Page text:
Mon, 28 Oct 2013 11:26:34 GMT
The Data Scientist’s Four-Step Discovery Process
The discovery process used by data scientists commonly consists of four steps (see also Figure 1):
- Data acquisition: In this first step, data is collected from various data sources. Data scientists select the data sources that may be useful and relevant for their study.
- Data preparation: In this step, data is transformed, aggregated, integrated and cleansed until it has the form that data scientists need for their study. For example, for many data mining algorithms, it can be useful to transform real-life values to binary values.
- Data analysis: In this step, data is analyzed using various types of techniques, including simple reporting techniques; classic statistical techniques, such as forecasting,predictive modeling and clustering; advanced data mining techniques; data visualizationtechniques such as affinity visualization, path visualization, scatter clouds, geo-visualization techniques; and time-series analysis.
- Data interpretation: When the techniques and tools present results and insights, it’s still the responsibility of the data scientist to determine whether the results make sense. This requires in-depth knowledge of the business and the data, and it demands common sense.
Characteristics of the Data Scientist’s Discovery Process
The discovery process deployed by data scientists has the following characteristics:
- The discovery result consists of rules. The result of a discovery process is in most situations insights, and these insights are formulated as a set of rules. These rules can be simple if-then rules. For example, if two payments are done with the same credit card within 10 seconds, they are probably fraudulent. Rules can also be advanced statistical formulas indicating the relationship between specific variables. For example, a 10 degree rise in temperature increases sales of barbecue meat by 300%. Sometimes rules are sophisticated, self-learning data mining models that can predict customer behavior by combining historical and new incoming data.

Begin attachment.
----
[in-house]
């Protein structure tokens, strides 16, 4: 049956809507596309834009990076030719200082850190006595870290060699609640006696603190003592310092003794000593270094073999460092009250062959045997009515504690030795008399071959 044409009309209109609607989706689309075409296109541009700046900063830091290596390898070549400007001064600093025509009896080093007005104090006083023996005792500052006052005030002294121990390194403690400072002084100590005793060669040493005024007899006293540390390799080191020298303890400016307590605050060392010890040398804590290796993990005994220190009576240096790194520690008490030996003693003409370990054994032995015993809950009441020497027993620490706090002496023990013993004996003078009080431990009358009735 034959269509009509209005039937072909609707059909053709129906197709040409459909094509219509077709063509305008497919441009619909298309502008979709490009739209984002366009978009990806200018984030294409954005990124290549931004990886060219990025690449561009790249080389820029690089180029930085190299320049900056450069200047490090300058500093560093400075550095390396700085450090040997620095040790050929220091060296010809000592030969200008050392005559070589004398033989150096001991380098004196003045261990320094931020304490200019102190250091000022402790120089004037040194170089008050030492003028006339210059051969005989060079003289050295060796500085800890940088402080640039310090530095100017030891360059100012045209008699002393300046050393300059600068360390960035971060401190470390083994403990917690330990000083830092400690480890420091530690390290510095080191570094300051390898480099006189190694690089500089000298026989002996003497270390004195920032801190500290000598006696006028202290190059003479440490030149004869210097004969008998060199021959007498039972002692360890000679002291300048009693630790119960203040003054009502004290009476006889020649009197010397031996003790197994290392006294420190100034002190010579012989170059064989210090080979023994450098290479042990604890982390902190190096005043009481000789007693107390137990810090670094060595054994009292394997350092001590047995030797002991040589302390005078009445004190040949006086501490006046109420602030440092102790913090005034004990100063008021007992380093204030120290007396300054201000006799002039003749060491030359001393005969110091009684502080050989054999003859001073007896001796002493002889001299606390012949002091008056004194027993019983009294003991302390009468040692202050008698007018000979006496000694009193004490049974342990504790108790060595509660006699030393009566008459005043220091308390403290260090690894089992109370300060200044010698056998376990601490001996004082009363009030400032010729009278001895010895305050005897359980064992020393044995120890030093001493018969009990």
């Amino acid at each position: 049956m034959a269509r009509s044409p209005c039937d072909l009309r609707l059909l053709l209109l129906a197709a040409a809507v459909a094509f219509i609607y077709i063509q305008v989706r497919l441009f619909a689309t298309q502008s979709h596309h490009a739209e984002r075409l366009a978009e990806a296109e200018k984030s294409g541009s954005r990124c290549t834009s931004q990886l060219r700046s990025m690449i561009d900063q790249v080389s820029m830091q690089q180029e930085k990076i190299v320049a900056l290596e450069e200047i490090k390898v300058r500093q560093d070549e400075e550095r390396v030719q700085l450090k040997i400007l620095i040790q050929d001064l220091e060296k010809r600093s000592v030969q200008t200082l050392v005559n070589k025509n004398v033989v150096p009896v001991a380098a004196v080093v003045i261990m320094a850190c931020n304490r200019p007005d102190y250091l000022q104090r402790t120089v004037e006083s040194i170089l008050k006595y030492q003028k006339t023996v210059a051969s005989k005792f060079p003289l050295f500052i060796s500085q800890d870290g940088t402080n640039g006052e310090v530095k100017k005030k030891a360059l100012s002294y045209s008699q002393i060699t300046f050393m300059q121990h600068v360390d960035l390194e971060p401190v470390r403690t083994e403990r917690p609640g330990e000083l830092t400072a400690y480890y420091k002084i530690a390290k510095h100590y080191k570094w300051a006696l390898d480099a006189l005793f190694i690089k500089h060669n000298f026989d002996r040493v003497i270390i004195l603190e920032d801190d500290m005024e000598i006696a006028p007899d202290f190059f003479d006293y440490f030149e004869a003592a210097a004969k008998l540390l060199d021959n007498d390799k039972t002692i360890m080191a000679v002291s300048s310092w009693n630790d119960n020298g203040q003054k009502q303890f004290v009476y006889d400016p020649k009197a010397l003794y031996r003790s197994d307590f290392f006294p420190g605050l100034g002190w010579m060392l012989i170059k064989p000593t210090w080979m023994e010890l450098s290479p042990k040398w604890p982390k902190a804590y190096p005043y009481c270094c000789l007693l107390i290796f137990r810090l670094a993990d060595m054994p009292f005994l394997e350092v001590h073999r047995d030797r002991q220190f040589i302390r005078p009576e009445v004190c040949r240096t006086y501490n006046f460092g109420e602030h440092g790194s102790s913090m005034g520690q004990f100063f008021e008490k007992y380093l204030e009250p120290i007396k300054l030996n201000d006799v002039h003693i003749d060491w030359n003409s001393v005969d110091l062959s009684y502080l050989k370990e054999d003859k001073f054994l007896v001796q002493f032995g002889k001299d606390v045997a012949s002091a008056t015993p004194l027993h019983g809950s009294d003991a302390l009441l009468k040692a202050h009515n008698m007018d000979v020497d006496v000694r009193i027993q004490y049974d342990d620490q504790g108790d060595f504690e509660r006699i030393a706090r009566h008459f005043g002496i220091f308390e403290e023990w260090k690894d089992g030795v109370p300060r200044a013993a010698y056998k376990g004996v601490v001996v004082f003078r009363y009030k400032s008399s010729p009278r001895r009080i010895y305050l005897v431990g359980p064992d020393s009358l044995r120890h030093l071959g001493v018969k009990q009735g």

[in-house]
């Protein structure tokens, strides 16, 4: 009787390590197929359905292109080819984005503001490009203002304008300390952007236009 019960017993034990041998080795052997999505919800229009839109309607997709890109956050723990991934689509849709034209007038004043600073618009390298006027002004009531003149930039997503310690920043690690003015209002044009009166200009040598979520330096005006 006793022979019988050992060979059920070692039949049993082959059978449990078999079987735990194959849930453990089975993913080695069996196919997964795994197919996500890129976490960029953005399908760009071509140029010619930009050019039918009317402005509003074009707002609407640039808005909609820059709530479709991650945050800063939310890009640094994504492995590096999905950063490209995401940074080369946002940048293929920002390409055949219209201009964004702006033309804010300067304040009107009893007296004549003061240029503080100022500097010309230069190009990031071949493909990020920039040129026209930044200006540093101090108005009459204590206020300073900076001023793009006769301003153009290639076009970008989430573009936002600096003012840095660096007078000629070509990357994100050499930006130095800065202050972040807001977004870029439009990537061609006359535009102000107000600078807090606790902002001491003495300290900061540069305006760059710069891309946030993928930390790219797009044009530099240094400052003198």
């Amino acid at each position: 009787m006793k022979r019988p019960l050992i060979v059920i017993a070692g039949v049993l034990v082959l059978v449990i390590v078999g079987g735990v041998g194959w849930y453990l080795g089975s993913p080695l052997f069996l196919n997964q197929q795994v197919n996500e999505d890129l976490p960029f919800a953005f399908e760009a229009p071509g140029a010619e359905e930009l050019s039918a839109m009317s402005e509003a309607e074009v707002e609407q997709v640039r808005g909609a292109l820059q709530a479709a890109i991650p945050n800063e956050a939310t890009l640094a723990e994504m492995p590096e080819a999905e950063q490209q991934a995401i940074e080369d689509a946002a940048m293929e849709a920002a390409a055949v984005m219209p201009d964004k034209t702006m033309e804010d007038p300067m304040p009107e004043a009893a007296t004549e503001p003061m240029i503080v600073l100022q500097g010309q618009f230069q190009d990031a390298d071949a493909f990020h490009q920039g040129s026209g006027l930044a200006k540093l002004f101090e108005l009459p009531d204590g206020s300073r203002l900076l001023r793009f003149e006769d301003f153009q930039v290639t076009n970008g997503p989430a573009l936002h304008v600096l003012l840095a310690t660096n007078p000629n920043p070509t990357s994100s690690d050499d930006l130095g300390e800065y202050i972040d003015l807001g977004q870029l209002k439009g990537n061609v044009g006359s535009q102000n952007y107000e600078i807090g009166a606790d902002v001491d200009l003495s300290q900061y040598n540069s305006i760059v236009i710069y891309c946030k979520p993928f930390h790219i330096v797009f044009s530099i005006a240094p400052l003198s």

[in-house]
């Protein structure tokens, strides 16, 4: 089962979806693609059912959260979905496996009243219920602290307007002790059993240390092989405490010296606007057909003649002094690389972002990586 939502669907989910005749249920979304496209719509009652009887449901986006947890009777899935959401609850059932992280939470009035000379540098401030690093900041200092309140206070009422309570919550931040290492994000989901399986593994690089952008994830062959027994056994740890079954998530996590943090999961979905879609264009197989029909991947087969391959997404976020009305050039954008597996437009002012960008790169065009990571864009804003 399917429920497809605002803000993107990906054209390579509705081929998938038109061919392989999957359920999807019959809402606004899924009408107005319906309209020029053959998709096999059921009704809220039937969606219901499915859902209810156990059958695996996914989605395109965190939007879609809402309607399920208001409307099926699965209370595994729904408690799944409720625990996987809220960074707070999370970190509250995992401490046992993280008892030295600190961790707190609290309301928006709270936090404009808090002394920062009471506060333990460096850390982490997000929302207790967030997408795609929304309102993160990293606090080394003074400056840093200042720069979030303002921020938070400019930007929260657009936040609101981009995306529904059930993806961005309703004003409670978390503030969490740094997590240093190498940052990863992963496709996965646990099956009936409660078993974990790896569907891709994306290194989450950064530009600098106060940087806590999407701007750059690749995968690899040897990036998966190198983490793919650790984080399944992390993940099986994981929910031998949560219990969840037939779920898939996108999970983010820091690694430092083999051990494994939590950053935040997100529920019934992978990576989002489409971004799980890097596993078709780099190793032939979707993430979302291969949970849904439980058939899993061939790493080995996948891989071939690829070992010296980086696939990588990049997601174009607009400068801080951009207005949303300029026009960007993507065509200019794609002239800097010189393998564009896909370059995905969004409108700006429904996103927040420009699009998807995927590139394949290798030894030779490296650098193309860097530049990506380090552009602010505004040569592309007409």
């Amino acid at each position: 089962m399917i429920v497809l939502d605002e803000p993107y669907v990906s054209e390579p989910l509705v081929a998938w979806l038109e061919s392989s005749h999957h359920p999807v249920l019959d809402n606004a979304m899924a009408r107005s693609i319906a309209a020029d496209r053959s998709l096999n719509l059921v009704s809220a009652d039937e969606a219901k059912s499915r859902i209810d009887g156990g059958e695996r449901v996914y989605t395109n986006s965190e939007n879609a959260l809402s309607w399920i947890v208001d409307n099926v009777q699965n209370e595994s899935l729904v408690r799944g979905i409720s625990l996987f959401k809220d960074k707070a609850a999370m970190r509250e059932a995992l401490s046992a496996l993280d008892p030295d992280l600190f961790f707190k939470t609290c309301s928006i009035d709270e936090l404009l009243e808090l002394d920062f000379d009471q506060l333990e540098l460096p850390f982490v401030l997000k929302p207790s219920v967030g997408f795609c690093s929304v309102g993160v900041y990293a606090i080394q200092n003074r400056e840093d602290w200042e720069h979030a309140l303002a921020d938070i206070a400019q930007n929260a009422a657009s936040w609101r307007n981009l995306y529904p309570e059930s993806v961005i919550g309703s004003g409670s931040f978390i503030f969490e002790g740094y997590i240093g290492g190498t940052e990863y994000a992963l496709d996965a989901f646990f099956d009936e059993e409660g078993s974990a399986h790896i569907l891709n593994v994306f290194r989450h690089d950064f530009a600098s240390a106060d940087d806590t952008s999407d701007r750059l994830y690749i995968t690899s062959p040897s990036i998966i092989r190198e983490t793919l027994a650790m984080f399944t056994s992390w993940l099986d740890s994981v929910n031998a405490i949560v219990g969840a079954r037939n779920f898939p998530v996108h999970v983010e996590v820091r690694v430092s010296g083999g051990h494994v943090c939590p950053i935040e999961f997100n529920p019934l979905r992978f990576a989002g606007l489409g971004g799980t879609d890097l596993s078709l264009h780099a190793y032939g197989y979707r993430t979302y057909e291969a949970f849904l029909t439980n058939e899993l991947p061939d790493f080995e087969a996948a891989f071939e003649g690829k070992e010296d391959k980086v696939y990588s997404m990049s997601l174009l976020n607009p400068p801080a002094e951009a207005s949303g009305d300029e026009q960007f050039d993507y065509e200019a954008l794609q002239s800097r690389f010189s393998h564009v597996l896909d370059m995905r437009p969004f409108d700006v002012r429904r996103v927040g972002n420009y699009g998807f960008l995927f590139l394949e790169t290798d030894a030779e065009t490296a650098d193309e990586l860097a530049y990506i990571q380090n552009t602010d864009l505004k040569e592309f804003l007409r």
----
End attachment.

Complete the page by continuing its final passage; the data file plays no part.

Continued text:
- The discovery process is an iterative process. Figure 1 suggests that the discovery process is a serial process: when one step is finished, the next one starts, and we never return to a previous step. However, less would be closer to the truth. The discovery process is very iterative. For example, when a data analysis step has been finished, the conclusion may be to collect more data and start all over again. Even a data preparation step may lead to a return to the data acquisition step. In fact, this entire four-step process may have to be repeated several times before the right insights rise to the surface.
- *Discovery results should be actionable. *When a discovery process is finished, the organization has experienced no advantages yet – no money has been made, no ROI. The discovery process has to be followed up by a step called Act. In this step, the gained insights have to be used or implemented. Examples of implementing insights are: organization policies are changed, decision rules are embedded in operational applications, business processes are optimized, customers are offered special discounts and so on. Without the Act step, the entire discovery exercise has been for nothing. In other words, it’s important that discovery results are actionable. Note that the data scientist is not always involved in the Act step.
- No clear goal. Another characteristic that shows that data scientists are different from most other BI users is that their analysis work doesn’t always have a clear goal. The work they do is much more free format, much more research-like. Because the goal is not always that clear, classifying this process as “finding a needle in a haystack,” doesn’t always make sense. If you’re looking for a needle in a haystack, the goal is very clear, and with a powerful magnet it’s not even that difficult. Discovery is much more a stepwise refinement process. With each step, the data scientist may get closer to useful insights.